A shopper in Atlanta
A new poll surveyed Latinos' main areas of interest in Georgia AFP

A survey revealed that Latinos in Georgia are mainly concerned with economic issues, such as the rising costs of living and inflation, wages, and the cost of healthcare.

The Georgia Association of Latino Elected Officials and BSP Research released the results of the "Puente para la Gente" Survey this week, highlights the primary concerns of the Latino community in the state at the moment.

For 47 percent of Latinos in Georgia, inflation and cost of living were the most important issues they wanted politicians to address, followed by improving wages and jobs, as well as lowering the cost of health care, both with 35 percent.

Asides from economic issues, community safety also emerged as a concern among the surveyed, with 20 percent wanting state leaders to address mass shootings and gun safety policies and 25 percent of Latinos expressing worry about protecting immigrant rights.

Regarding reproductive rights, 17 percent considered abortion a top priority and 71 percent of Georgia Latinos said they strongly support passing a law guaranteeing access to abortion for people who need it.

"Latinos in Georgia are pound for pound one of the most significant communities in American politics today. They have an opportunity to not only change how politics is done in Georgia, but the makeup of our federal government," Senior Analyst and Pollster at BSP, Stephen Nuño-Perez said in the press release that accompanied the survey results. "They have already changed the calculus in the US Senate. Whoever can address their needs for a better economic future, access to health care, a better environment, and a good education for their kids will unlock the opportunity for unprecedented change."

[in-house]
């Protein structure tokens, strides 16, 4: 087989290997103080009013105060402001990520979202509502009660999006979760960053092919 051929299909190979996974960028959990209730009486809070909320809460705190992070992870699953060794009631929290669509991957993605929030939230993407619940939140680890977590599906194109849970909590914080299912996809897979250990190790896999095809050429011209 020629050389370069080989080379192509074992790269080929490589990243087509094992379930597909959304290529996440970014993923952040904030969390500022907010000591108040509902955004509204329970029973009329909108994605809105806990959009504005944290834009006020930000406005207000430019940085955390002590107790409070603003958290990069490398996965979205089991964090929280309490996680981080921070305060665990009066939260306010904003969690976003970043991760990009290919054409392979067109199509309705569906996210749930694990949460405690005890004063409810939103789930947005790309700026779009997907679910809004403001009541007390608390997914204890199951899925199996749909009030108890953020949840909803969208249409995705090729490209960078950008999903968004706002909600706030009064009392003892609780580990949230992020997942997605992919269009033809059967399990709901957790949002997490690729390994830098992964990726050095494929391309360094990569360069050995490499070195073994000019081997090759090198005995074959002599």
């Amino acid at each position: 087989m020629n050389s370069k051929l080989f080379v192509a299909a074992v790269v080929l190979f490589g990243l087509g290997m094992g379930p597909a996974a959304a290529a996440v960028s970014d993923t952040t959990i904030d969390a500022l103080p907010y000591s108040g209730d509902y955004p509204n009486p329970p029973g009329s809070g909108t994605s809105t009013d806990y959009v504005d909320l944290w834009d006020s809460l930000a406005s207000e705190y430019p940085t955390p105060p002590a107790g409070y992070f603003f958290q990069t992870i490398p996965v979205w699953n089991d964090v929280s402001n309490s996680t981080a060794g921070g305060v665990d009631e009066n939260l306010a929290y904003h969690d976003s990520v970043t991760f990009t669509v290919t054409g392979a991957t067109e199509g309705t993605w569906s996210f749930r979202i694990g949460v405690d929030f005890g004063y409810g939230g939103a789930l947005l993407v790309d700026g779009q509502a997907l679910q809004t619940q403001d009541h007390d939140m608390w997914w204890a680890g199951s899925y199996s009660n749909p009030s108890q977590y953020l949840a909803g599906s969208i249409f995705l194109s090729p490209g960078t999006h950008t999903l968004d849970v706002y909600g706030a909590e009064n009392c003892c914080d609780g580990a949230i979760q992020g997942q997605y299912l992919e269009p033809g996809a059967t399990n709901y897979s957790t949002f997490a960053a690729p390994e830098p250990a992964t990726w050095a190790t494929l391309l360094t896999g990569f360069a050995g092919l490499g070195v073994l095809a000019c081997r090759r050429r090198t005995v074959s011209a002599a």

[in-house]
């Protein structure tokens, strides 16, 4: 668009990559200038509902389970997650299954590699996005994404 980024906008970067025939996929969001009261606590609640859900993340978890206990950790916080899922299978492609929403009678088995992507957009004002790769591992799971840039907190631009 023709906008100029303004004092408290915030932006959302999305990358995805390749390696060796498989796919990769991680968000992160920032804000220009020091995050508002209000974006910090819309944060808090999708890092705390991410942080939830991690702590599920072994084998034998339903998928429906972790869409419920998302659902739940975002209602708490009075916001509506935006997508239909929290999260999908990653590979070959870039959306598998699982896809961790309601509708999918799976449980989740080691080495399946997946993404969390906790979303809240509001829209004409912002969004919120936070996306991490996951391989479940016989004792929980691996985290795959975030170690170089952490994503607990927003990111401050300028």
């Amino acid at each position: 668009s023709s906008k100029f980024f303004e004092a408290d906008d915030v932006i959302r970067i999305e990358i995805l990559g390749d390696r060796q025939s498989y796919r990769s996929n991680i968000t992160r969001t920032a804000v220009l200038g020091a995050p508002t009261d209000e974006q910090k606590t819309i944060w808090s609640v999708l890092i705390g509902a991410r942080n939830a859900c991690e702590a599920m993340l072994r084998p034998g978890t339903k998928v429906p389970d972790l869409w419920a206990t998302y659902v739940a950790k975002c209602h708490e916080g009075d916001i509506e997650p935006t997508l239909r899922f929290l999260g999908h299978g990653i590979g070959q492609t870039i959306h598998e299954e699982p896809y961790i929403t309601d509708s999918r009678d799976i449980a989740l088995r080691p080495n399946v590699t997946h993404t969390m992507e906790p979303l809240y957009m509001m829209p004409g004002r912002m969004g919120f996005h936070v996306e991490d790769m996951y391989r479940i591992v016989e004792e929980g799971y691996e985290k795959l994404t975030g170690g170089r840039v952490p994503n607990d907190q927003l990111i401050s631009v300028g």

Regarding policies, Georgia Latinos were most supportive of passing a law to make housing more affordable regardless of immigration status, with 92 percent being in favor. The law they were second most in favor of was a law that establishes renter's protection, with 84 percent support.

How do Georgia Latinos lean politically?

The larger amount said they were moderate, with 40 percent identifying themselves that way. Moreover, 12 percent said they were very liberal and 20 percent they were somewhat liberal. Seven percent said they were very conservative and 12 percent that they were somewhat conservative.

Regarding current hot-button topics in public schools, a slim majority of Latinos leaned towards the more conservative side. 57 percent said they supported a law making it illegal to talk about gender identity in school, and 43 percent said they would oppose that law. Regarding a law banning Critical Race theory in school, 57 percent said they would support it, while 43 percent said they would oppose it.

The CEO of GALEO, Jerry Gonzalez, said the influence of Latinos is growing, and this survey showed what the community cares about.

"The remarkable growth in the Latino electorate, surging from 10,000 to 400,000, serves as a powerful testament to the rising influence of our community. The survey results highlight the priorities of our community, reflecting a shared aspiration for economic stability and social well-being."

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